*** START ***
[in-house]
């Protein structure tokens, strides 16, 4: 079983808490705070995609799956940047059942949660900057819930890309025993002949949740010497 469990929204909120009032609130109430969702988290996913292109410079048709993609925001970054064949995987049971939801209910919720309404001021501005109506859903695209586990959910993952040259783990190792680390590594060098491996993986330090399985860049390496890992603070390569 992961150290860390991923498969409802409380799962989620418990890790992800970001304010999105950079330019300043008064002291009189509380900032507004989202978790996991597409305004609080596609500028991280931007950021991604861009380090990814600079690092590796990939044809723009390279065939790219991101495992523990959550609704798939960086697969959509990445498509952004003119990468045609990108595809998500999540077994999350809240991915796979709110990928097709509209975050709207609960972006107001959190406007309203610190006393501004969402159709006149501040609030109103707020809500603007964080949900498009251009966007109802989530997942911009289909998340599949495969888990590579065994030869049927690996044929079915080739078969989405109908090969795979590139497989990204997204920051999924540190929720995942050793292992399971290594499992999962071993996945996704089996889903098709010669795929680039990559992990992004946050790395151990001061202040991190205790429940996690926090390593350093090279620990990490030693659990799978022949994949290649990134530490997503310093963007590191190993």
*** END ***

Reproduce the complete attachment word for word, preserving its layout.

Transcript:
[in-house]
């Protein structure tokens, strides 16, 4: 079983808490705070995609799956940047059942949660900057819930890309025993002949949740010497 469990929204909120009032609130109430969702988290996913292109410079048709993609925001970054064949995987049971939801209910919720309404001021501005109506859903695209586990959910993952040259783990190792680390590594060098491996993986330090399985860049390496890992603070390569 992961150290860390991923498969409802409380799962989620418990890790992800970001304010999105950079330019300043008064002291009189509380900032507004989202978790996991597409305004609080596609500028991280931007950021991604861009380090990814600079690092590796990939044809723009390279065939790219991101495992523990959550609704798939960086697969959509990445498509952004003119990468045609990108595809998500999540077994999350809240991915796979709110990928097709509209975050709207609960972006107001959190406007309203610190006393501004969402159709006149501040609030109103707020809500603007964080949900498009251009966007109802989530997942911009289909998340599949495969888990590579065994030869049927690996044929079915080739078969989405109908090969795979590139497989990204997204920051999924540190929720995942050793292992399971290594499992999962071993996945996704089996889903098709010669795929680039990559992990992004946050790395151990001061202040991190205790429940996690926090390593350093090279620990990490030693659990799978022949994949290649990134530490997503310093963007590191190993």